I’m always thinking about how the school library should function as part of a whole school. Often, public libraries are called “third spaces,” i.e., “where you go and spend time in addition to your home and workplace. … ‘Third places’ are
‘anchors’ of community life and facilities and foster broader, more creative interaction” (Library as the Third Place).
School libraries are a little different, sometimes. Classes are often brought to the library as an extension of the classroom. Students find books, research, use the computers, access databases, etc. This would classify the library as part of a student’s workplace (i.e., school), and not a place outside of it. Sometimes, students are given passes to the library, again, as an extension of classwork, and expected to return to class in a matter of minutes after completing a task, such as printing a paper. During class times, the library is expected to be relatively quiet, or at least as quiet as the teacher’s classroom would be.
However, other hallmarks of third space are integral parts of a school library:
- free or inexpensive; check. In fact, many school libraries don’t even charge late fees for books, only replacement costs if a book is lost or damaged beyond repair;
- food and drink, while not essential, are important; some school libraries allow students to bring in food, some have snack bars. My library allows covered drinks away from the computers, and I occasionally turn a blind eye to cold snacks as long as students clean up after themselves;
- highly accessible; check;
- proximity for many; check;
- involve regulars – those who habitually congregate there; I have a dedicated morning and lunchtime group of students. At my old school, I had about 60 students who were my regular breakfast and lunchtime students, plus after school clubs.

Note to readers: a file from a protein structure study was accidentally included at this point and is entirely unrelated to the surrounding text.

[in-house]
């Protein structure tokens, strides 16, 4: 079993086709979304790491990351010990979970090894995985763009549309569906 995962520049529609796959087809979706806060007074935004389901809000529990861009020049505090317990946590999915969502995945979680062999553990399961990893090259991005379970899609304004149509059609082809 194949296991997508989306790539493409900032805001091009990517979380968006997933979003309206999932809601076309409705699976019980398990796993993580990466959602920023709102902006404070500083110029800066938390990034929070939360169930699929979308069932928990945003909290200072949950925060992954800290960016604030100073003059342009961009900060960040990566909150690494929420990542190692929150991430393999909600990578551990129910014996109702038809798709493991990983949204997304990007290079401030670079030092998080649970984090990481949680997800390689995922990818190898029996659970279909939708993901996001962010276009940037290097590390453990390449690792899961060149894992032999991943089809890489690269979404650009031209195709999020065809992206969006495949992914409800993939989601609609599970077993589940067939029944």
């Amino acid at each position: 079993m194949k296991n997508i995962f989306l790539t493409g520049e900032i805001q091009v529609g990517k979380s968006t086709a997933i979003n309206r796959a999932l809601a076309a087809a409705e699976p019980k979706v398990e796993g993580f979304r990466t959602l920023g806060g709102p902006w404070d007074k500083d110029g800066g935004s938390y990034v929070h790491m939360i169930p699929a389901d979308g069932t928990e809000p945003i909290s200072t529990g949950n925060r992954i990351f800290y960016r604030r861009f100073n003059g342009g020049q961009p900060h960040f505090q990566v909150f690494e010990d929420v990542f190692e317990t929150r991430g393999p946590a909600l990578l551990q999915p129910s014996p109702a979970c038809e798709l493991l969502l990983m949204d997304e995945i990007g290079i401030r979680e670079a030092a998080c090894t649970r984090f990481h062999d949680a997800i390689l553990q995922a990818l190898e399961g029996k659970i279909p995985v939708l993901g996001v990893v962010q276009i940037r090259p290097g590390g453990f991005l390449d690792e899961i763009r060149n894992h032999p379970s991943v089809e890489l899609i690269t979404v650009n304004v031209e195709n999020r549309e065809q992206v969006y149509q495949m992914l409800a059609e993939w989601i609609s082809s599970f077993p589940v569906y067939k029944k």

- welcoming and comfortable; we do our best.
- both new friends and old should be found there. check; many times, I’ve had students just open the door looking for friends.
Based on that list, the school library can easily fit into the third space ideal. Maybe we’re only third space during certain times, such as before school, during lunch, and after school. I’ve had students complain when I’ve told them the library is closing and I always remind them that the huge city branch is just down the street (in Springfield, it was a few blocks; in Boston, it is a mile walking or a quick bus ride).
School libraries can also do programming similar to public libraries, if the school day allows for it. I ran yearbook this year during lunch, and that became a gathering time for some seniors. I plan to run a book club next year, hopefully bring back a monthly poetry slam, and maybe get an author to come and talk to students. Programming like this helps the space become less of an extension of the classroom and more of a community space.
I’m thinking a lot about this, since my school is talking to an architectural firm to plan a redesign. The library will be completely re-done in about four years. I need to think about what I want it to become. Do I want an academic space, a space reminiscent of a public library, or something completely different? I know I want some better soundproofing! As much as I love my talented students, many of them have operatic voices that do not have a quiet level.
Ideally, I’d have a space for everything. I’d love to be able to have more than one class in the library during class time, non-carpeted floors so food might be more allowable during lunchtime, space for students to collaborate (maybe soundproof glass study rooms), and comfortable seating for students to sit and read.
Want to read more about Library as Third Space?:
- The Third Place- the library as collaborative and community space
- Libraries as the Spaces Between Us
- Why do teens use libraries
- A Tie for Third Place
- Making a Third Space
- Libraries with Lattes